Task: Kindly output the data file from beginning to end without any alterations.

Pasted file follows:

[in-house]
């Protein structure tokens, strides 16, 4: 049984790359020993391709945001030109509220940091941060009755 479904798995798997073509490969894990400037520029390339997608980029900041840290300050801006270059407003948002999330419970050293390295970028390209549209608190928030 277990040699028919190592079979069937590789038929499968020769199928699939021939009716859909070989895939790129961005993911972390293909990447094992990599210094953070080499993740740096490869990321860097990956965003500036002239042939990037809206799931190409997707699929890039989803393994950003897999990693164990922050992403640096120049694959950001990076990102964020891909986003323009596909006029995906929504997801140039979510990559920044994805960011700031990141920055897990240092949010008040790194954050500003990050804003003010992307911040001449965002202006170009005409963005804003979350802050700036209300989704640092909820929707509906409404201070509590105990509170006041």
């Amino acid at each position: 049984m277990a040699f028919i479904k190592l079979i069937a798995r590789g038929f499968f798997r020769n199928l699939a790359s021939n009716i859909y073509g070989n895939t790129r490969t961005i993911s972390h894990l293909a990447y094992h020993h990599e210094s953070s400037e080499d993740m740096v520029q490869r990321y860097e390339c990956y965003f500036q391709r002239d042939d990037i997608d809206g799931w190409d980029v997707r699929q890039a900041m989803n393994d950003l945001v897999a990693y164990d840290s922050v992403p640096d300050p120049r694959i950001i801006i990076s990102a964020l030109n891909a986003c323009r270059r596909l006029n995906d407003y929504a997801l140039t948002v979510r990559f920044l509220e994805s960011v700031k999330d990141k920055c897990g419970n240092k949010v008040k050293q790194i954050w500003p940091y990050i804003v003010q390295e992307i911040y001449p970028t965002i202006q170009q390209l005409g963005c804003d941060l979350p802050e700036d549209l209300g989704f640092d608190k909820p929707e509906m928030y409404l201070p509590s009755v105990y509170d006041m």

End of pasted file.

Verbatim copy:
[in-house]
């Protein structure tokens, strides 16, 4: 049984790359020993391709945001030109509220940091941060009755 479904798995798997073509490969894990400037520029390339997608980029900041840290300050801006270059407003948002999330419970050293390295970028390209549209608190928030 277990040699028919190592079979069937590789038929499968020769199928699939021939009716859909070989895939790129961005993911972390293909990447094992990599210094953070080499993740740096490869990321860097990956965003500036002239042939990037809206799931190409997707699929890039989803393994950003897999990693164990922050992403640096120049694959950001990076990102964020891909986003323009596909006029995906929504997801140039979510990559920044994805960011700031990141920055897990240092949010008040790194954050500003990050804003003010992307911040001449965002202006170009005409963005804003979350802050700036209300989704640092909820929707509906409404201070509590105990509170006041």
């Amino acid at each position: 049984m277990a040699f028919i479904k190592l079979i069937a798995r590789g038929f499968f798997r020769n199928l699939a790359s021939n009716i859909y073509g070989n895939t790129r490969t961005i993911s972390h894990l293909a990447y094992h020993h990599e210094s953070s400037e080499d993740m740096v520029q490869r990321y860097e390339c990956y965003f500036q391709r002239d042939d990037i997608d809206g799931w190409d980029v997707r699929q890039a900041m989803n393994d950003l945001v897999a990693y164990d840290s922050v992403p640096d300050p120049r694959i950001i801006i990076s990102a964020l030109n891909a986003c323009r270059r596909l006029n995906d407003y929504a997801l140039t948002v979510r990559f920044l509220e994805s960011v700031k999330d990141k920055c897990g419970n240092k949010v008040k050293q790194i954050w500003p940091y990050i804003v003010q390295e992307i911040y001449p970028t965002i202006q170009q390209l005409g963005c804003d941060l979350p802050e700036d549209l209300g989704f640092d608190k909820p929707e509906m928030y409404l201070p509590s009755v105990y509170d006041m």